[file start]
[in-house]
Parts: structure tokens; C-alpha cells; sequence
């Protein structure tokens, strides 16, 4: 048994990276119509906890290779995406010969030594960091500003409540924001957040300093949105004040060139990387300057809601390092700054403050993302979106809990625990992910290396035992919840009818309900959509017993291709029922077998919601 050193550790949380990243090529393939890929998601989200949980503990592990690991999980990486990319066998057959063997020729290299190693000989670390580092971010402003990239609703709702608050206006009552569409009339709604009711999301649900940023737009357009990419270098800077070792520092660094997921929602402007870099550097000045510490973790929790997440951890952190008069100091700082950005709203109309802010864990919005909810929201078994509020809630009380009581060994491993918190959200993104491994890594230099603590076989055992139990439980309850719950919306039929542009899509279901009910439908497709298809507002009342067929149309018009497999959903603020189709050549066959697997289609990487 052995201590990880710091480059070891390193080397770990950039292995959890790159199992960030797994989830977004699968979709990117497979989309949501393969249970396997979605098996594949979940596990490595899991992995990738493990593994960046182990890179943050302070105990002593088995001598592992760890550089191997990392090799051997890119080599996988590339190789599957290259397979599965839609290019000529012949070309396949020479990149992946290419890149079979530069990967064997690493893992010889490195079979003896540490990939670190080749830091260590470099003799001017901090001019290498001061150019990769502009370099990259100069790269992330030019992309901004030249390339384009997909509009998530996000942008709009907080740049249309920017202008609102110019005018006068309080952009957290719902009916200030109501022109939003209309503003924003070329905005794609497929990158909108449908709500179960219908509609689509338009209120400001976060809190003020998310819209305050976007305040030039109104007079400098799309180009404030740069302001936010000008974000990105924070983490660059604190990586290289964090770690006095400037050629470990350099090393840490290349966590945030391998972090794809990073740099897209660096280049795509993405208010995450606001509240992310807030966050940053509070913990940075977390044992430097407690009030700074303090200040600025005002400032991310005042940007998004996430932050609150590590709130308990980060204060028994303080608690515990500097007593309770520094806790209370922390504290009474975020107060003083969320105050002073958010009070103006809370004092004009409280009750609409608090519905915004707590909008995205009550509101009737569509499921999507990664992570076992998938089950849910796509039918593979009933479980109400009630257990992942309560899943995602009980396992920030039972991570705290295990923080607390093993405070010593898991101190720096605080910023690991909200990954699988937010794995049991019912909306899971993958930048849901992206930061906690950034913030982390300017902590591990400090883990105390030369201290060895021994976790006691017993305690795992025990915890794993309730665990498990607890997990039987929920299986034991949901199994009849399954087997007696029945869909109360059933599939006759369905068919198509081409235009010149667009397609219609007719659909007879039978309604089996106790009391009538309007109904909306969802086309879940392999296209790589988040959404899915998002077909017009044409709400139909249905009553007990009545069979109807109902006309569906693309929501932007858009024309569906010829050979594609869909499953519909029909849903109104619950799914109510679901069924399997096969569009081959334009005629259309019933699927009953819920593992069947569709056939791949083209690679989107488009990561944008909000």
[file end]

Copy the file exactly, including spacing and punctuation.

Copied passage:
[in-house]
Parts: structure tokens; C-alpha cells; sequence
């Protein structure tokens, strides 16, 4: 048994990276119509906890290779995406010969030594960091500003409540924001957040300093949105004040060139990387300057809601390092700054403050993302979106809990625990992910290396035992919840009818309900959509017993291709029922077998919601 050193550790949380990243090529393939890929998601989200949980503990592990690991999980990486990319066998057959063997020729290299190693000989670390580092971010402003990239609703709702608050206006009552569409009339709604009711999301649900940023737009357009990419270098800077070792520092660094997921929602402007870099550097000045510490973790929790997440951890952190008069100091700082950005709203109309802010864990919005909810929201078994509020809630009380009581060994491993918190959200993104491994890594230099603590076989055992139990439980309850719950919306039929542009899509279901009910439908497709298809507002009342067929149309018009497999959903603020189709050549066959697997289609990487 052995201590990880710091480059070891390193080397770990950039292995959890790159199992960030797994989830977004699968979709990117497979989309949501393969249970396997979605098996594949979940596990490595899991992995990738493990593994960046182990890179943050302070105990002593088995001598592992760890550089191997990392090799051997890119080599996988590339190789599957290259397979599965839609290019000529012949070309396949020479990149992946290419890149079979530069990967064997690493893992010889490195079979003896540490990939670190080749830091260590470099003799001017901090001019290498001061150019990769502009370099990259100069790269992330030019992309901004030249390339384009997909509009998530996000942008709009907080740049249309920017202008609102110019005018006068309080952009957290719902009916200030109501022109939003209309503003924003070329905005794609497929990158909108449908709500179960219908509609689509338009209120400001976060809190003020998310819209305050976007305040030039109104007079400098799309180009404030740069302001936010000008974000990105924070983490660059604190990586290289964090770690006095400037050629470990350099090393840490290349966590945030391998972090794809990073740099897209660096280049795509993405208010995450606001509240992310807030966050940053509070913990940075977390044992430097407690009030700074303090200040600025005002400032991310005042940007998004996430932050609150590590709130308990980060204060028994303080608690515990500097007593309770520094806790209370922390504290009474975020107060003083969320105050002073958010009070103006809370004092004009409280009750609409608090519905915004707590909008995205009550509101009737569509499921999507990664992570076992998938089950849910796509039918593979009933479980109400009630257990992942309560899943995602009980396992920030039972991570705290295990923080607390093993405070010593898991101190720096605080910023690991909200990954699988937010794995049991019912909306899971993958930048849901992206930061906690950034913030982390300017902590591990400090883990105390030369201290060895021994976790006691017993305690795992025990915890794993309730665990498990607890997990039987929920299986034991949901199994009849399954087997007696029945869909109360059933599939006759369905068919198509081409235009010149667009397609219609007719659909007879039978309604089996106790009391009538309007109904909306969802086309879940392999296209790589988040959404899915998002077909017009044409709400139909249905009553007990009545069979109807109902006309569906693309929501932007858009024309569906010829050979594609869909499953519909029909849903109104619950799914109510679901069924399997096969569009081959334009005629259309019933699927009953819920593992069947569709056939791949083209690679989107488009990561944008909000």